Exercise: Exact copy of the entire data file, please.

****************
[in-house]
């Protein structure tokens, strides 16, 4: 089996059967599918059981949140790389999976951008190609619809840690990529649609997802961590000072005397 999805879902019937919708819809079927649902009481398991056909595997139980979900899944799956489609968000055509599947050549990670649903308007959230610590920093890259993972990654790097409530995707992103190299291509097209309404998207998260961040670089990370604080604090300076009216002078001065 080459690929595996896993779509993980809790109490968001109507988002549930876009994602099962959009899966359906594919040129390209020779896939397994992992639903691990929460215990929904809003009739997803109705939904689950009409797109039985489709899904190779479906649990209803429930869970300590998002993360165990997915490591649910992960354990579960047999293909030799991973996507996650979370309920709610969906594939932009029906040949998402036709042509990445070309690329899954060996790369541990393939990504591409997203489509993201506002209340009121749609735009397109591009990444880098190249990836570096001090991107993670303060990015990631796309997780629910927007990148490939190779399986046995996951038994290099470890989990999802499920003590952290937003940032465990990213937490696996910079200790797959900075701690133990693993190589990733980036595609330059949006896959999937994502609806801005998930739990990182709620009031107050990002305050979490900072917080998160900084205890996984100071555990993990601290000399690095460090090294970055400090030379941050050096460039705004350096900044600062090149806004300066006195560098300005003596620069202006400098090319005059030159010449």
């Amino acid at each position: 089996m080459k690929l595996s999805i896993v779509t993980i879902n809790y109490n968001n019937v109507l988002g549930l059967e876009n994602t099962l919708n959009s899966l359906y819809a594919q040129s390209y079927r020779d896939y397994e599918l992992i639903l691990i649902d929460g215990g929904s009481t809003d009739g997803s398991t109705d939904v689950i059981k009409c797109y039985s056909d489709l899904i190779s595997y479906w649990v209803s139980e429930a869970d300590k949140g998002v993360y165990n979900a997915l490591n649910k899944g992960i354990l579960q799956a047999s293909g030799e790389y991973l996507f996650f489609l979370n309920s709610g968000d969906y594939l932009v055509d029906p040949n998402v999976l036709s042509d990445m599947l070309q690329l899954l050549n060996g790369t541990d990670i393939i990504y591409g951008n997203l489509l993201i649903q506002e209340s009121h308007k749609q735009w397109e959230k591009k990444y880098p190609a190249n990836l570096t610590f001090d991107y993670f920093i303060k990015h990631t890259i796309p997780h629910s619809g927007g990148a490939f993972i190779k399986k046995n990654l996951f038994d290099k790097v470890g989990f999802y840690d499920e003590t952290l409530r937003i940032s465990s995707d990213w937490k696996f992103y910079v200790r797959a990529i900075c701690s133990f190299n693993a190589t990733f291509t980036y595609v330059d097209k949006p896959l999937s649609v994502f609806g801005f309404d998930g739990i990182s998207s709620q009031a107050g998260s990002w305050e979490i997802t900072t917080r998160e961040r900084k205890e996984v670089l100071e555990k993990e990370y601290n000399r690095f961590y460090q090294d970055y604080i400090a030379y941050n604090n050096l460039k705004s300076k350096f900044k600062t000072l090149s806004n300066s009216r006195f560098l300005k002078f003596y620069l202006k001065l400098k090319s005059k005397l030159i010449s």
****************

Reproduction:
[in-house]
């Protein structure tokens, strides 16, 4: 089996059967599918059981949140790389999976951008190609619809840690990529649609997802961590000072005397 999805879902019937919708819809079927649902009481398991056909595997139980979900899944799956489609968000055509599947050549990670649903308007959230610590920093890259993972990654790097409530995707992103190299291509097209309404998207998260961040670089990370604080604090300076009216002078001065 080459690929595996896993779509993980809790109490968001109507988002549930876009994602099962959009899966359906594919040129390209020779896939397994992992639903691990929460215990929904809003009739997803109705939904689950009409797109039985489709899904190779479906649990209803429930869970300590998002993360165990997915490591649910992960354990579960047999293909030799991973996507996650979370309920709610969906594939932009029906040949998402036709042509990445070309690329899954060996790369541990393939990504591409997203489509993201506002209340009121749609735009397109591009990444880098190249990836570096001090991107993670303060990015990631796309997780629910927007990148490939190779399986046995996951038994290099470890989990999802499920003590952290937003940032465990990213937490696996910079200790797959900075701690133990693993190589990733980036595609330059949006896959999937994502609806801005998930739990990182709620009031107050990002305050979490900072917080998160900084205890996984100071555990993990601290000399690095460090090294970055400090030379941050050096460039705004350096900044600062090149806004300066006195560098300005003596620069202006400098090319005059030159010449």
């Amino acid at each position: 089996m080459k690929l595996s999805i896993v779509t993980i879902n809790y109490n968001n019937v109507l988002g549930l059967e876009n994602t099962l919708n959009s899966l359906y819809a594919q040129s390209y079927r020779d896939y397994e599918l992992i639903l691990i649902d929460g215990g929904s009481t809003d009739g997803s398991t109705d939904v689950i059981k009409c797109y039985s056909d489709l899904i190779s595997y479906w649990v209803s139980e429930a869970d300590k949140g998002v993360y165990n979900a997915l490591n649910k899944g992960i354990l579960q799956a047999s293909g030799e790389y991973l996507f996650f489609l979370n309920s709610g968000d969906y594939l932009v055509d029906p040949n998402v999976l036709s042509d990445m599947l070309q690329l899954l050549n060996g790369t541990d990670i393939i990504y591409g951008n997203l489509l993201i649903q506002e209340s009121h308007k749609q735009w397109e959230k591009k990444y880098p190609a190249n990836l570096t610590f001090d991107y993670f920093i303060k990015h990631t890259i796309p997780h629910s619809g927007g990148a490939f993972i190779k399986k046995n990654l996951f038994d290099k790097v470890g989990f999802y840690d499920e003590t952290l409530r937003i940032s465990s995707d990213w937490k696996f992103y910079v200790r797959a990529i900075c701690s133990f190299n693993a190589t990733f291509t980036y595609v330059d097209k949006p896959l999937s649609v994502f609806g801005f309404d998930g739990i990182s998207s709620q009031a107050g998260s990002w305050e979490i997802t900072t917080r998160e961040r900084k205890e996984v670089l100071e555990k993990e990370y601290n000399r690095f961590y460090q090294d970055y604080i400090a030379y941050n604090n050096l460039k705004s300076k350096f900044k600062t000072l090149s806004n300066s009216r006195f560098l300005k002078f003596y620069l202006k001065l400098k090319s005059k005397l030159i010449s």